The Duo-Glide earned its name from its new swinging-arm rear suspension, with motion dampened by a pair of hydraulic shock absorbers. In 1958, the Motor Company produced an unknown quantity of motorcycles in this green and white color combination for the Shriners. When the Shriners took delivery, the company found it had assembled 12 more than the organization wanted. Eleven of these unusual units went to dealers, while the final example went into the Archives. Two-tone paint was standard on all FL models, but not in this custom combination. This example also has the optional Chrome Finish Group, as well as whitewall tires. Harley-Davidson assembled 1,200 FLF models and 2,953 FLHF models in 1958. Each sold for $1,320 plus the options
The 1950s were heady times in the motorcycle scene worldwide, and Harley-Davidson-as the lone main motorcycle manufacturer in the U.S.-was not immune. More than a decade of Panheads were out on the open road by this point in 1958, with hydraulic suspensions since the second model year of the FL models in 1948 (Hydra Glides) Just a year after the much ballyhooed debut of the immensely popular XL Sportster medium weight models. model year 1958 saw Harley-Davidson's big bikesThe flatheads were now a thing of the past for Harley-Davidson as well, the exception being the company's three-wheeled Servi-Cars. A period advertisement claimed, "Cloud Cushioned comfort. New swinging arm rear suspension combines with Hydra-Glide front fork and spring-loaded seat post to make the Duo-Glide a miracle ride."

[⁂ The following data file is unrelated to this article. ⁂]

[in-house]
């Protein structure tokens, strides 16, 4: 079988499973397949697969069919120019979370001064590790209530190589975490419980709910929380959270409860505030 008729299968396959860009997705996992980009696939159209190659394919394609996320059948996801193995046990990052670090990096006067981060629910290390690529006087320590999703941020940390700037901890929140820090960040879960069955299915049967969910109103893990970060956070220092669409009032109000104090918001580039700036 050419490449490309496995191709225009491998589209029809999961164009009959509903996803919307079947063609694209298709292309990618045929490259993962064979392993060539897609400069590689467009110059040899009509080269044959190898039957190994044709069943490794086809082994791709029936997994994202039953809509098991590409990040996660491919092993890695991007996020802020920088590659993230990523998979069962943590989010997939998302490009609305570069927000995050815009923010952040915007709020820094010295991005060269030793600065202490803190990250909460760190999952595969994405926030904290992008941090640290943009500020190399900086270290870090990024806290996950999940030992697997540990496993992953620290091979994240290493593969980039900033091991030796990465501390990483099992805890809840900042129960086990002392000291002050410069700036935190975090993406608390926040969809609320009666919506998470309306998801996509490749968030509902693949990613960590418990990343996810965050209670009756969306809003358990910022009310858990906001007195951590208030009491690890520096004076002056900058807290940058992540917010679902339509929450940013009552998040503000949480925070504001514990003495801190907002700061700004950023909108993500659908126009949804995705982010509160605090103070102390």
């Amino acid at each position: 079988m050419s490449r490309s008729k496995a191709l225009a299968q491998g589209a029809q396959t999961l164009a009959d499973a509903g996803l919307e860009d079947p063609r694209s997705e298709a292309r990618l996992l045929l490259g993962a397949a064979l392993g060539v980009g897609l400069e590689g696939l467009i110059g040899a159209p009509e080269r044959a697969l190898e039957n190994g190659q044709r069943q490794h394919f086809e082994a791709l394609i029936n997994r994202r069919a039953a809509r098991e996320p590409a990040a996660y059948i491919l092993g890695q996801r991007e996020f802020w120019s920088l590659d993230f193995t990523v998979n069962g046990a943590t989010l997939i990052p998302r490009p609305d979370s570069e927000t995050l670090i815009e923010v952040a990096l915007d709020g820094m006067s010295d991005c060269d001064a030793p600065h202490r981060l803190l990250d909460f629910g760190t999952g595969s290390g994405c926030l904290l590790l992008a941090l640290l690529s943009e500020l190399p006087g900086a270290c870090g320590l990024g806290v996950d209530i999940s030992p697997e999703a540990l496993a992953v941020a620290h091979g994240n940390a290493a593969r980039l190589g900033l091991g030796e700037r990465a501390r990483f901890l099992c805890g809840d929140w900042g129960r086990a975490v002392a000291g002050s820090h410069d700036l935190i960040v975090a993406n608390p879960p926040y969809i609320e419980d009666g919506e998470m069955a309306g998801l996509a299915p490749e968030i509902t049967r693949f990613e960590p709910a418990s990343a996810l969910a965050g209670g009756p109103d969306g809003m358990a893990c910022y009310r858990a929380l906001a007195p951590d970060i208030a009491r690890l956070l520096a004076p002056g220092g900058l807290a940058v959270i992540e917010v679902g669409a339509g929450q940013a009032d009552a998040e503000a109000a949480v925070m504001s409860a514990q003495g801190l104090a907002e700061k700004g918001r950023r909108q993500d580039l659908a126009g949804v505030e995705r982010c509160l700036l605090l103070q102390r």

Two-tone paint was standard for the FL models, but this teal and white 1958 Duo-Glide was a custom color combo for a Shriner contract. Reportedly, Harley-Davidson built a dozen too many for what the Shrine rs had ordered, so 11 of these unique teal and white Duo-Glides went to Harley-Davidson dealers, with one of the models joining the Milwaukee motor company archives. These Shriner bikes also received the optional Chrome Finish Group and wide whitewall tires. The 1958 Duo-Glides were hand shift and priced at $1,320 new. The OHV 74 Cl V-twins had an 8:1 compression ratio by this point, and they were rated to 48 HP at 5,000 RPM. Rolling on a 60-inch wheelbase, they weighed in at just about 750 pounds. This first-year Duo-Glide 1958 Harley-Davidson FLH Panhead was featured at the Harley-Davidson Museum in downtown Milwaukee and received a comprehensive nut-and-bolt restoration.